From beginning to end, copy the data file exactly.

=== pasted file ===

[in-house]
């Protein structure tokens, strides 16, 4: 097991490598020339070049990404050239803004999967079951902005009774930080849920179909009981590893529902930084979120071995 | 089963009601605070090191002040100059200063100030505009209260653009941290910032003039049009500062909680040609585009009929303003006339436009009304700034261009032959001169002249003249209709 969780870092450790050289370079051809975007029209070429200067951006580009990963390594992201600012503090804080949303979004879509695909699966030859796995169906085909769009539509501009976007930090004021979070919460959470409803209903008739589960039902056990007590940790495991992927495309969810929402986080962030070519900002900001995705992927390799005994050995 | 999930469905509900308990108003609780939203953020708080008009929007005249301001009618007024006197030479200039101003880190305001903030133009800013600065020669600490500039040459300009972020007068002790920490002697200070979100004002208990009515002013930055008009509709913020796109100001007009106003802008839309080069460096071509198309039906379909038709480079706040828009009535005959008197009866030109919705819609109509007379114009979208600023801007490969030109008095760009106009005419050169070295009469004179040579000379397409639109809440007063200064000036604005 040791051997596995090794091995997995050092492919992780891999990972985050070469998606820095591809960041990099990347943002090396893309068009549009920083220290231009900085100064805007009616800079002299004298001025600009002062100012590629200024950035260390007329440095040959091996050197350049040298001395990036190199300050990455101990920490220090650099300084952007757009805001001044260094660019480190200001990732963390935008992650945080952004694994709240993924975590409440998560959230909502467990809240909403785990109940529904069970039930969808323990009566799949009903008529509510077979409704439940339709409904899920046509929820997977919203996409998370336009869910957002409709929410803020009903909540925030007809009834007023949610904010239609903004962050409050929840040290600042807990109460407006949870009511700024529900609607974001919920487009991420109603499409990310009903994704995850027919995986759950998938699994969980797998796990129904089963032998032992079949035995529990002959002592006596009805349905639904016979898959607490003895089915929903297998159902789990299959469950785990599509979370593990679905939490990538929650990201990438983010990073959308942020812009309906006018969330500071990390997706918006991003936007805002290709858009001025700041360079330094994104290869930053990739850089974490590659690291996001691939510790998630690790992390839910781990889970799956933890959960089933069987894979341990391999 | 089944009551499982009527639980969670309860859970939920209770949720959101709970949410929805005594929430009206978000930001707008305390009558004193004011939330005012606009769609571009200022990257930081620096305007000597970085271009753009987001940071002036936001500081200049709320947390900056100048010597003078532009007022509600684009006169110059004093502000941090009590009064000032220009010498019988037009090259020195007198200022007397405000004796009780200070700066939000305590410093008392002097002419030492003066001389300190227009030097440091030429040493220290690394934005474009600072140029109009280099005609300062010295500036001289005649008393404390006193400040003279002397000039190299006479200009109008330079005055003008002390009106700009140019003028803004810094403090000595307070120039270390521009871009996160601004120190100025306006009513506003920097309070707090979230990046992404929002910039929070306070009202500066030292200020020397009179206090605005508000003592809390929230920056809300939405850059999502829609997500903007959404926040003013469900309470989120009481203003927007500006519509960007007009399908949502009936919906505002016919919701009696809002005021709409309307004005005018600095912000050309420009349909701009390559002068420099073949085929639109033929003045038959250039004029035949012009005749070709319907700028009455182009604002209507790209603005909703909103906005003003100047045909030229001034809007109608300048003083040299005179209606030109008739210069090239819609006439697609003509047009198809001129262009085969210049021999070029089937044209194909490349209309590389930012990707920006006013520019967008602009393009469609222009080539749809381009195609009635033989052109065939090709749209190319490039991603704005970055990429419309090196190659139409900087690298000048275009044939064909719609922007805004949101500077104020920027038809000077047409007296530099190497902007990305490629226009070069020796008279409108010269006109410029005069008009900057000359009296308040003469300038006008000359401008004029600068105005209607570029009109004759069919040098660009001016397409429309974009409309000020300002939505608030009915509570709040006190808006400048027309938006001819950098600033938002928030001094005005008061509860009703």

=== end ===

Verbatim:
[in-house]
């Protein structure tokens, strides 16, 4: 097991490598020339070049990404050239803004999967079951902005009774930080849920179909009981590893529902930084979120071995 | 089963009601605070090191002040100059200063100030505009209260653009941290910032003039049009500062909680040609585009009929303003006339436009009304700034261009032959001169002249003249209709 969780870092450790050289370079051809975007029209070429200067951006580009990963390594992201600012503090804080949303979004879509695909699966030859796995169906085909769009539509501009976007930090004021979070919460959470409803209903008739589960039902056990007590940790495991992927495309969810929402986080962030070519900002900001995705992927390799005994050995 | 999930469905509900308990108003609780939203953020708080008009929007005249301001009618007024006197030479200039101003880190305001903030133009800013600065020669600490500039040459300009972020007068002790920490002697200070979100004002208990009515002013930055008009509709913020796109100001007009106003802008839309080069460096071509198309039906379909038709480079706040828009009535005959008197009866030109919705819609109509007379114009979208600023801007490969030109008095760009106009005419050169070295009469004179040579000379397409639109809440007063200064000036604005 040791051997596995090794091995997995050092492919992780891999990972985050070469998606820095591809960041990099990347943002090396893309068009549009920083220290231009900085100064805007009616800079002299004298001025600009002062100012590629200024950035260390007329440095040959091996050197350049040298001395990036190199300050990455101990920490220090650099300084952007757009805001001044260094660019480190200001990732963390935008992650945080952004694994709240993924975590409440998560959230909502467990809240909403785990109940529904069970039930969808323990009566799949009903008529509510077979409704439940339709409904899920046509929820997977919203996409998370336009869910957002409709929410803020009903909540925030007809009834007023949610904010239609903004962050409050929840040290600042807990109460407006949870009511700024529900609607974001919920487009991420109603499409990310009903994704995850027919995986759950998938699994969980797998796990129904089963032998032992079949035995529990002959002592006596009805349905639904016979898959607490003895089915929903297998159902789990299959469950785990599509979370593990679905939490990538929650990201990438983010990073959308942020812009309906006018969330500071990390997706918006991003936007805002290709858009001025700041360079330094994104290869930053990739850089974490590659690291996001691939510790998630690790992390839910781990889970799956933890959960089933069987894979341990391999 | 089944009551499982009527639980969670309860859970939920209770949720959101709970949410929805005594929430009206978000930001707008305390009558004193004011939330005012606009769609571009200022990257930081620096305007000597970085271009753009987001940071002036936001500081200049709320947390900056100048010597003078532009007022509600684009006169110059004093502000941090009590009064000032220009010498019988037009090259020195007198200022007397405000004796009780200070700066939000305590410093008392002097002419030492003066001389300190227009030097440091030429040493220290690394934005474009600072140029109009280099005609300062010295500036001289005649008393404390006193400040003279002397000039190299006479200009109008330079005055003008002390009106700009140019003028803004810094403090000595307070120039270390521009871009996160601004120190100025306006009513506003920097309070707090979230990046992404929002910039929070306070009202500066030292200020020397009179206090605005508000003592809390929230920056809300939405850059999502829609997500903007959404926040003013469900309470989120009481203003927007500006519509960007007009399908949502009936919906505002016919919701009696809002005021709409309307004005005018600095912000050309420009349909701009390559002068420099073949085929639109033929003045038959250039004029035949012009005749070709319907700028009455182009604002209507790209603005909703909103906005003003100047045909030229001034809007109608300048003083040299005179209606030109008739210069090239819609006439697609003509047009198809001129262009085969210049021999070029089937044209194909490349209309590389930012990707920006006013520019967008602009393009469609222009080539749809381009195609009635033989052109065939090709749209190319490039991603704005970055990429419309090196190659139409900087690298000048275009044939064909719609922007805004949101500077104020920027038809000077047409007296530099190497902007990305490629226009070069020796008279409108010269006109410029005069008009900057000359009296308040003469300038006008000359401008004029600068105005209607570029009109004759069919040098660009001016397409429309974009409309000020300002939505608030009915509570709040006190808006400048027309938006001819950098600033938002928030001094005005008061509860009703």